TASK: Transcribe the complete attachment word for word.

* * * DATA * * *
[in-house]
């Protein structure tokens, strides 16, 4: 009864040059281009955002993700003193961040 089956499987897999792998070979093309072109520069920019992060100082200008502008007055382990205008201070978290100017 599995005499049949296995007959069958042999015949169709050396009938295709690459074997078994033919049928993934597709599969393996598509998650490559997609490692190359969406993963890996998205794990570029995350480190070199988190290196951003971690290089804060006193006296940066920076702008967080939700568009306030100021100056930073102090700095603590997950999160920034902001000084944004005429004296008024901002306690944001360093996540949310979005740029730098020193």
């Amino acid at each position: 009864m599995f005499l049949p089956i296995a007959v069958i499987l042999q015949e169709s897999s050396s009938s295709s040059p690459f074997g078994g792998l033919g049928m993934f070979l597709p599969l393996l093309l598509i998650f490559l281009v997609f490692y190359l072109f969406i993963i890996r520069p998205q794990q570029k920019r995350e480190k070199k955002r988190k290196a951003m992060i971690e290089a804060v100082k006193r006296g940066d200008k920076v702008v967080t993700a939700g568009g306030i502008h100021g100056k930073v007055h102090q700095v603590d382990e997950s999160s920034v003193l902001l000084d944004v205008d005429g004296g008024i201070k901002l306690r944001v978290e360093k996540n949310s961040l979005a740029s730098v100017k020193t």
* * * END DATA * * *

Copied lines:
[in-house]
């Protein structure tokens, strides 16, 4: 009864040059281009955002993700003193961040 089956499987897999792998070979093309072109520069920019992060100082200008502008007055382990205008201070978290100017 599995005499049949296995007959069958042999015949169709050396009938295709690459074997078994033919049928993934597709599969393996598509998650490559997609490692190359969406993963890996998205794990570029995350480190070199988190290196951003971690290089804060006193006296940066920076702008967080939700568009306030100021100056930073102090700095603590997950999160920034902001000084944004005429004296008024901002306690944001360093996540949310979005740029730098020193």
């Amino acid at each position: 009864m599995f005499l049949p089956i296995a007959v069958i499987l042999q015949e169709s897999s050396s009938s295709s040059p690459f074997g078994g792998l033919g049928m993934f070979l597709p599969l393996l093309l598509i998650f490559l281009v997609f490692y190359l072109f969406i993963i890996r520069p998205q794990q570029k920019r995350e480190k070199k955002r988190k290196a951003m992060i971690e290089a804060v100082k006193r006296g940066d200008k920076v702008v967080t993700a939700g568009g306030i502008h100021g100056k930073v007055h102090q700095v603590d382990e997950s999160s920034v003193l902001l000084d944004v205008d005429g004296g008024i201070k901002l306690r944001v978290e360093k996540n949310s961040l979005a740029s730098v100017k020193t």